"I love History, but my parents want me to study Engineering so I can get a good job."
"I have a friend who majored in Political Science, and she's just working in retail."
"You can't do anything with Biology besides teach."
Advisers hear statements like these all the time. Many students seem to be unclear about the relationship between majors and jobs. This is understandable: everyone you know has been telling you to go to college so you can get a good job. Yet when you get here, you study many subjects — things like anthropology, art history, Norwegian — that seem unrelated to jobs in the real world. What's going on?
Major ≠ Career
It is important to keep in mind that choosing a major and preparing for a career are not the same process. It's true that a college education will help prepare you for the job market. It's untrue that most majors lead directly to particular jobs. Instead, any major can prepare you for numerous job possibilities. A college degree does help you in the workforce, but perhaps not for the reasons you think.
College is the one time in your life when your job, for four years, is to learn all you can about human history, culture, and behavior, as well as the information and theories involved in mathematics and the natural sciences. As you do this, you acquire specific skills — how to define a question, how to investigate possibilities, how to articulate your findings and theories, how to write, problem-solve, organize, research, and think critically. These are the transferable skills you will use in the workplace and in your life outside of work. And they can be learned within any major.
Given this, your choice of major usually does not determine your career options after college. There are exceptions, of course; if you want to be a nurse, you need a degree in nursing. But you might be surprised to learn how much flexibility exists even in technical fields. Some engineering positions are filled by graduates with degrees in math, biochemistry, geology, forestry, and physics, and well as engineering. Most history majors do not become historians. They become stockbrokers, advertising executives, and IRS agents; they manage convention centers, bank branches, and racetracks; they become the President's Chief of Staff, they sell sailboats, they advise UW undergraduates.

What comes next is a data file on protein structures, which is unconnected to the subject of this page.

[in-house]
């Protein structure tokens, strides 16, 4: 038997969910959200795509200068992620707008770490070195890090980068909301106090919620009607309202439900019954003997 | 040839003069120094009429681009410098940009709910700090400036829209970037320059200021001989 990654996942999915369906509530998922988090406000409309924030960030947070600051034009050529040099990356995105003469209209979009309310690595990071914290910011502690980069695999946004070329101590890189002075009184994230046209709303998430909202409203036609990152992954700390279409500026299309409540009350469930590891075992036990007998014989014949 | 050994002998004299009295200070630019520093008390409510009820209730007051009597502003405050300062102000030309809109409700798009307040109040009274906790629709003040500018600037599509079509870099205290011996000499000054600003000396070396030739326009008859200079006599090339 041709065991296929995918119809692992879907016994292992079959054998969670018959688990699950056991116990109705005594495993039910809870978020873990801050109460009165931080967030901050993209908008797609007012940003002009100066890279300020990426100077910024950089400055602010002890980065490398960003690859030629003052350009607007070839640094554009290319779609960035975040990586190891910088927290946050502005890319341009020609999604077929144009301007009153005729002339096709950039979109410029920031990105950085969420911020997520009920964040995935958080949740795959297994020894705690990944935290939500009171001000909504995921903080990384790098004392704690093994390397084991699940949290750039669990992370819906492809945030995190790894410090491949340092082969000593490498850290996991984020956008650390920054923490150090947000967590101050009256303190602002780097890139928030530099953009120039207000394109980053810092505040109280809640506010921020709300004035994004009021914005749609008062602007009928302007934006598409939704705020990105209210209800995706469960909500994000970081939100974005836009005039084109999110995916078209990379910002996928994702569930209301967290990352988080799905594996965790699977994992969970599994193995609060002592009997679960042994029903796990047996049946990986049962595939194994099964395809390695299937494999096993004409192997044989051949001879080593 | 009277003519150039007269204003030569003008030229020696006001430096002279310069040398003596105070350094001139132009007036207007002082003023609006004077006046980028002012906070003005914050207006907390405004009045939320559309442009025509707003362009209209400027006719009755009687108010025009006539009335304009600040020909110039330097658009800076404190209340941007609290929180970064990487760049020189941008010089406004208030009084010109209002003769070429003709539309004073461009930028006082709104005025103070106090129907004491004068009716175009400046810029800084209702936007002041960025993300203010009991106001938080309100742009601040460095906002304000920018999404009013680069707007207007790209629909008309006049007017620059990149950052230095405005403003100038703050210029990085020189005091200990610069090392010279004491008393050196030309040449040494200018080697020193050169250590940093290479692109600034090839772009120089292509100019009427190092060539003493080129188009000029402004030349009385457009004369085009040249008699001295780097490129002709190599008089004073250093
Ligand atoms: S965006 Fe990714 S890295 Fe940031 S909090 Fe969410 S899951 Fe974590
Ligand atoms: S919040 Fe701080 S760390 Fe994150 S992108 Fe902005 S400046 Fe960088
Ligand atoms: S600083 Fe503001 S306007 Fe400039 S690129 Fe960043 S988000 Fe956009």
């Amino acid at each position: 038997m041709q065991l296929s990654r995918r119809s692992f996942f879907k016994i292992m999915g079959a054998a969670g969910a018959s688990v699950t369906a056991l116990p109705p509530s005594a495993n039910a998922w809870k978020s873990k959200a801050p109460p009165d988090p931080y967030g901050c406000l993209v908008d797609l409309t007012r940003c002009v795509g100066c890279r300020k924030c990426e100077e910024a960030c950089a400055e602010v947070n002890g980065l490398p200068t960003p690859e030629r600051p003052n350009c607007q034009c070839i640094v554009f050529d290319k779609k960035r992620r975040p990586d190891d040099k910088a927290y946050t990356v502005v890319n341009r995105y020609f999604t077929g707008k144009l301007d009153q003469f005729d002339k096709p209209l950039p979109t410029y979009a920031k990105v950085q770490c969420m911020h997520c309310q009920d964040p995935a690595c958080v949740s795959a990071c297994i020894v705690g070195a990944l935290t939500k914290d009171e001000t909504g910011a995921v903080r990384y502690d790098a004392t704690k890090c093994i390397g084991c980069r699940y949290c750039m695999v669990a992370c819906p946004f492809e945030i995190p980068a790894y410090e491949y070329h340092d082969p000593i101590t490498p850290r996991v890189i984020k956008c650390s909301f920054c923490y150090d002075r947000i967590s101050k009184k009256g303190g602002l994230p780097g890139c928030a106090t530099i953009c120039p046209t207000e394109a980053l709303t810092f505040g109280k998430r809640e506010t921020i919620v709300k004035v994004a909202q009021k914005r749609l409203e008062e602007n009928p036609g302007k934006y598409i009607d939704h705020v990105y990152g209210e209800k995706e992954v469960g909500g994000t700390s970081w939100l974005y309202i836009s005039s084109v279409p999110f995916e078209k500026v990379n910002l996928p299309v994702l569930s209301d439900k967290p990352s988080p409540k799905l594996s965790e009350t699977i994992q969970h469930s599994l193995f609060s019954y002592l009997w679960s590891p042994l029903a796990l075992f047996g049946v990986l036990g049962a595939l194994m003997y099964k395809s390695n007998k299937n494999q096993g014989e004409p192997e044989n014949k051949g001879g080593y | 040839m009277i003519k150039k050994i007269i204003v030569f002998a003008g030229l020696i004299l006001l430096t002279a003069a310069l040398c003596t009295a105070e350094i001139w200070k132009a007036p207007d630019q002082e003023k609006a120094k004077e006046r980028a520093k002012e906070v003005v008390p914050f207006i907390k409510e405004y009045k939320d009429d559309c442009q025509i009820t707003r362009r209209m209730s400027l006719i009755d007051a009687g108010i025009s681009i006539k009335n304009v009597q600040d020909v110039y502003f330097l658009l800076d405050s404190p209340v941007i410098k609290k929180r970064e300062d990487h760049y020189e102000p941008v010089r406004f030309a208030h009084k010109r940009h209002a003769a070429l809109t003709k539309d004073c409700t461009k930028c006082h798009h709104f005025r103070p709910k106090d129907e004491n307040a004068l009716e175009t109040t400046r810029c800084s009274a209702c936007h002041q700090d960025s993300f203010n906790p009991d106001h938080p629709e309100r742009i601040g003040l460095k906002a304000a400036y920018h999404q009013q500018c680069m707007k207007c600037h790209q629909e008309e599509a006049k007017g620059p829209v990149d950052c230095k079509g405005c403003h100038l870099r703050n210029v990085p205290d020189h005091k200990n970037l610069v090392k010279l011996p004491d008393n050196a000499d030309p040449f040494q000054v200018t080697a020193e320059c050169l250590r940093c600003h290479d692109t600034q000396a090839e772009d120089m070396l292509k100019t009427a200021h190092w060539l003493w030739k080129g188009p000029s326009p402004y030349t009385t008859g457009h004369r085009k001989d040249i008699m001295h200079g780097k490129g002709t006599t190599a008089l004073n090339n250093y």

Further, simply majoring in an area which looks as though it might lead to a high paying job does not mean you will do well in that major or enjoy the work in that area. Most Arts and Sciences majors do not provide any real vocational training. Employers hire and promote people on the basis of the quality of their work, and the quality of their work usually depends on how much they enjoy it.
It is fine to ask, "What can I do with a major in ______?" But it is equally important to ask, "What do I want to do?"
What do I want to do?
MYTH: You should choose a major that will lead to a good job after you graduate.
FACT: Your career is likely to be completely unrelated to your college major.
While you are in college, you must answer two big questions. What do I want to major in? and What type of work would I most enjoy after graduation? They are not the same question. A major is a field of academic inquiry, and a subject you will study in depth. Your selection of a major should be based simply on your own curiosity. What most interests you? What subject is most fun to study?
In choosing a career, however, you must consider much more than just what kinds of courses you like to take. (Taking courses, after all, will not be your career.) For example, what kind of people do you like to be with? Do you prefer questions with answers, or questions that lead to more questions? Do you enjoy physical challenges? Do you like persuading people to change their minds? At the end of the day, is it important to you to see something physical, sitting on your desk, that you made that day?
To find a satisfying career, you must make a good match between your interests and the demands of a job, and between your personality and a work environment.
How can I investigate my future career?
Most students find choosing a career much harder than choosing a major. You probably haven't been exposed to very many fields before coming to college, and you'll need to do some research.
It is very important that you make career investigation one of your goals while you attend the UW. Students who prepare ahead may find more satisfying jobs after graduation. Career investigation is a process; there are no quick answers, and it takes some time. Fortunately, the UW has many resources to help you.